Brazilian Diet Plan
The Brazilian diet plan is as old as Brazil. Although it doesn’t originate from any scientific study, many who followed the ethics of this diet plan have testified favorably.
The fact that it doesn’t originate from scientific analysis and data makes it easier to relate and follow through.
What is the Brazilian Diet Plan?
The Brazilian diet plan is unique to the people of Brazil. It is considered a way of life for them.
Brazilians’ cultural approach to food (daily meal arrangement principle) left the shores of Brazil and became a potent diet plan.
Interestingly enough, the Brazilian meal plan was not originated to address weight loss-related issues. Still, most health practitioners believe the Brazilian diet plan can help lose as much as 12 kg (26.5lbs) of fat if followed consistently for a month.
How Does the Brazilian Diet Work?
The Brazilian diet works by intentionally fixing your meals with rich proteins. These proteins form the bulk of your meal, while others are additions.
As stated earlier, it is not a theory, so it doesn’t run in phases or stages; it is more of the way of life of a group of people. To follow this diet, there are a few things to note regarding your meal;
- This diet requires you to eat in measured portions; of course, you are dieting, and you know the expectations of what an estimated portion should look like. Aside from sticking to your portions, you must eat breakfast, lunch, and dinner regularly.
- If you are going to follow this diet plan well, you must say goodbye to alcohol.
- The Brazilian diet has a standard cliché for its followers, which goes thus: “eat to survive and not survive to eat.” This cliché constantly keeps your appetite in check, so if you have an appetite for any meal, you get to judge if it is essential and how good it is for your body.
- The Brazilian diet proposes an eight-hour interval between successive meals. This is to ensure that the previous meal has been digested appropriately. The interval system is also geared to stabilize your appetite through discipline. There are several apps you can look out for on Google to keep track of your mealtime intervals.
- The Brazilian diet supports rich protein intake and, as such, negates high carbohydrate and fat intake.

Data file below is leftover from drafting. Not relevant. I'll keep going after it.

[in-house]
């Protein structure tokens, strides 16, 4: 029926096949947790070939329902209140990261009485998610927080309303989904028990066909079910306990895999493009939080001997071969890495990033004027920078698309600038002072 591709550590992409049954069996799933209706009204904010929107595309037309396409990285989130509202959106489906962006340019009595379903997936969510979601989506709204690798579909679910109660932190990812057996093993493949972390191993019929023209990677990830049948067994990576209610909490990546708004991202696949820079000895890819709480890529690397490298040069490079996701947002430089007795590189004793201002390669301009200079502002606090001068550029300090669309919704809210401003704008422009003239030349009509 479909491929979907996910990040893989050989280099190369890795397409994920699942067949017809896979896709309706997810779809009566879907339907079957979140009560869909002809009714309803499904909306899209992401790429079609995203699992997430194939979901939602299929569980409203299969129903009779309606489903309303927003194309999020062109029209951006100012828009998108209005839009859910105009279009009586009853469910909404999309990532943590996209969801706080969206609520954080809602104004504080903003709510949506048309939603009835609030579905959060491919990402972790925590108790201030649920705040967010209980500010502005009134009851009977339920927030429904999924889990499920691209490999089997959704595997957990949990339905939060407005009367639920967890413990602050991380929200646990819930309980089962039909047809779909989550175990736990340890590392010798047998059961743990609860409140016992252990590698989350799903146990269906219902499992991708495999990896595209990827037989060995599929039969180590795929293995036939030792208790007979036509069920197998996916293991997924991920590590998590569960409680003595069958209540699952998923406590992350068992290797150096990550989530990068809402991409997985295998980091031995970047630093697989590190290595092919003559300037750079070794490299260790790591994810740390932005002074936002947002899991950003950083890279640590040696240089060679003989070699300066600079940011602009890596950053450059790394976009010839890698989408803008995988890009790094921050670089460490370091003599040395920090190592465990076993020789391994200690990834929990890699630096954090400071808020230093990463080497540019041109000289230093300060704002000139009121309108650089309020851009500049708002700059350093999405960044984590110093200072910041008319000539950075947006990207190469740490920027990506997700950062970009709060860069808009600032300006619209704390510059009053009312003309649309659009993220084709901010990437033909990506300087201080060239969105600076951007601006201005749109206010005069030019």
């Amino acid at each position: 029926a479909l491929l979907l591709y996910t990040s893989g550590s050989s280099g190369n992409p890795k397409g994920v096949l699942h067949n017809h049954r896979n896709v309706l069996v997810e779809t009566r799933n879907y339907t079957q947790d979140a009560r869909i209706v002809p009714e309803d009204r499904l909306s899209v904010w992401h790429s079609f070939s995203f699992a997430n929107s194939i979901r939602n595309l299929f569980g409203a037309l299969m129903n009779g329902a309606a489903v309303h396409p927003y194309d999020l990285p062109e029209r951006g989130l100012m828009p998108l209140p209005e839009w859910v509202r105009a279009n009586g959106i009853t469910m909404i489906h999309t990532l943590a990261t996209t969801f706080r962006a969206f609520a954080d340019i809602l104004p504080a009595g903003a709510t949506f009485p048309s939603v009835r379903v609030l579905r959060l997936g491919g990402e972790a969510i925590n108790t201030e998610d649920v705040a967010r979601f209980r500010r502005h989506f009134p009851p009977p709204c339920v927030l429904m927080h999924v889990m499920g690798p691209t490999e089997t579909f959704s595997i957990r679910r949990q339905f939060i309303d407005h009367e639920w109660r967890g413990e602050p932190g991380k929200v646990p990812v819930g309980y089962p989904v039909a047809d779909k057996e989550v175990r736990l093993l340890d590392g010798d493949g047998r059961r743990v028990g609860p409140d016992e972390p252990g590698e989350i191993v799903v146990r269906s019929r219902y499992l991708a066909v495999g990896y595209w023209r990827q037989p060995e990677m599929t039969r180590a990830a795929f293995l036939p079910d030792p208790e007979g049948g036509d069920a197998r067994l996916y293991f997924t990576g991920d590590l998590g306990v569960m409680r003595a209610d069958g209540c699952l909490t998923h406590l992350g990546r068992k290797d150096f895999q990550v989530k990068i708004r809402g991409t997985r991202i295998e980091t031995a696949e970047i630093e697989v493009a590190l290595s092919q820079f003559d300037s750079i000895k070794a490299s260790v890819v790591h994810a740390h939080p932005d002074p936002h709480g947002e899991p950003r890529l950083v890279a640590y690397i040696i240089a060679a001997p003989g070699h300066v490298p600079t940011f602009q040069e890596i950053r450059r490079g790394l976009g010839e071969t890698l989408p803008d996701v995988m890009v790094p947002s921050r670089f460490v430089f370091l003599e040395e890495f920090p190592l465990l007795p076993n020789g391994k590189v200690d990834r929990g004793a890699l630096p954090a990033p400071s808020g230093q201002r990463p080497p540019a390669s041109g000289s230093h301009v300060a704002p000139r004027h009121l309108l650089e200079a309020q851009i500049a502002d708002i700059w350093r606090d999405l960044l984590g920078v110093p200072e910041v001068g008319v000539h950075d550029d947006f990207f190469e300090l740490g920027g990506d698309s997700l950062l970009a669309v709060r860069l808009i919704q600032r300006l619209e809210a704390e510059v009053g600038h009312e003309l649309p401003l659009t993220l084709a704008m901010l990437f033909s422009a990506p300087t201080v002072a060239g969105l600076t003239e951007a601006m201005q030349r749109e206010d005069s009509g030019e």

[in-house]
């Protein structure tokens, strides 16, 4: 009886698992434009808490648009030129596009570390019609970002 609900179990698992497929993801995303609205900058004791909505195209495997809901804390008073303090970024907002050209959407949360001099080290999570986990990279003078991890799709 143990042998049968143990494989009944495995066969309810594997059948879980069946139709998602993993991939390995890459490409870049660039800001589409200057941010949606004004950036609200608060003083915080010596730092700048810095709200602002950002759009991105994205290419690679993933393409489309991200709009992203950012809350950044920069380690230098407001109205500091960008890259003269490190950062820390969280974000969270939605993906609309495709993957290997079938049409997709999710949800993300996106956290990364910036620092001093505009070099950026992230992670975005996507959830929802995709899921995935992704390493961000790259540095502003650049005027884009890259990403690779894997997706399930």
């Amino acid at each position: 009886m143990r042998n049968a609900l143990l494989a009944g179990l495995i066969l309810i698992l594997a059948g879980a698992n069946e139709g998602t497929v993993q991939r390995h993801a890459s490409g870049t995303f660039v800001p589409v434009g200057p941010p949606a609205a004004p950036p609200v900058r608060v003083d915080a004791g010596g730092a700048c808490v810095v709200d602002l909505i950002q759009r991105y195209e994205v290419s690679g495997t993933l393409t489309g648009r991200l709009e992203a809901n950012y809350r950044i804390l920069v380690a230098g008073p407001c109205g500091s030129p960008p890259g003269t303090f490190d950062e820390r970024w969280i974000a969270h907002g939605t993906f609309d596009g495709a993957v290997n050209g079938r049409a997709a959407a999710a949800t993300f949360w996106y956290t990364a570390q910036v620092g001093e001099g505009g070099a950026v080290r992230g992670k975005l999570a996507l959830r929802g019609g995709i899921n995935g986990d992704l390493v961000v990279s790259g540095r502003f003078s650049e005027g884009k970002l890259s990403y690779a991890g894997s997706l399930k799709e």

- If you like a lot of processed food, this diet negates your appetite for processed foods because of their hidden fats and sugars.
- Followers of this diet plan are advised to eat healthy foods, including vegetables, fish, and meat. It is important to note that this diet plan supports a high water intake to counterbalance high protein intake. However, recent scientific studies negate that high protein intake can cause disease.
A Typical Brazilian Diet Meal Sample
Below is a typical meal sample for the week following this diet plan.
Breakfast: A glass of orange juice, one orange and one banana
Lunch: Two slices of toast and 2 glasses of orange juice
Dinner: 2 slices of toast, 1 glass of orange juice
Breakfast: A slice of toast and 2 glasses of non-fatty milk
Lunch: 100 grams cooked rice, 140g salad, a glass of orange juice, a tablespoon of lemon
Dinner: 200 grams of cooked meat (non-fatty), 2 apples, and 6 lettuce leaves
Breakfast: Freshly Prepared a cup of apple juice and a small toast
Lunch: 2 boiled potatoes, 4 carrots, 100g of nonfatty meat
Dinner: 2 boiled eggs, 200g of fish
Breakfast: 2 apples and a glass of freshly made apple juice
Lunch: 100g of non-fatty meat, 150g of fish, and 2 carrots
Dinner: A bowl of vegetable soup, 2 bowls of fish soup, and 2 slices of bread
Breakfast: 100g of pineapple with 2 cups of freshly prepared pineapple juice
Lunch: 2 oranges, a little toast and 2 pieces of cheese
Dinner: 3 boiled potatoes, 150g salad comprising lettuce and carrots, and a glass of juice
Breakfast: 2 glasses of apple juice and 2 toast
Lunch: A loaf of bread, a bowl of vegetable soup, a bowl of mushroom and fish soup
Dinner: 100g of meat, and 100g of salad vegetable
This is considered a more flexible meal day. Despite your flexibility, you must not break the requirements of your diet.
Pros and Cons of the Brazilian Diet Plan
The benefits of this diet are
- It excludes processed food
- It doesn’t involve frying and oil usage in its diet
The cons of this diet
- It doesn’t provide a diet for weight maintenance
- Total exclusion of oil is not suitable for the body. This plan is missing a small proportion of monounsaturated oils.
It is a more natural diet plan and less bureaucratic and easy to follow over a long time.
Since the diet plan didn’t originate for weight loss, following the diet plan while increasing your portion slightly would help in weight maintenance.
Printable (PDF) Brazilian Diet Plan Table
|A glass of orange juice, one orange and one banana
|A slice of toast and 2 glass of non-fatty milk
|Freshly Prepared glass of apple juice and a small toast
|2 apples and a glass of freshly made apple juice
|100g of pineapple with 2 glass of freshly prepared pineapple juice
|2 glass of apple juice and 2 toast
|Two slices of toast and 2 glass of orange juice
|100g cook rice, 140g salad, a glass of orange juice, a tablespoon of lemon
|2 boiled potatoes, 4 carrots, 100g of non fatty meat
|100g of non fatty meat, 150g of fish, and 2 carrots
|2 oranges, a little toast and 2 pieces of cheese
|A loaf of bread, a bowl of vegetable soup, a bowl of mushroom and fish soup
|2 slices of toast, 1 glass of orange juice
|200g of cooked meat (non fatty), 2 apples, and 6 lettuce leaves
|2 boiled eggs, 200g of fish
|A bowl of vegetable soup, 2 bowls of fish soup, and 2 slices of bread
|3 boiled potatoes, 150g salad comprising lettuce and carrots, and a glass of juice
|100g of meat, and 100g of salad vegetable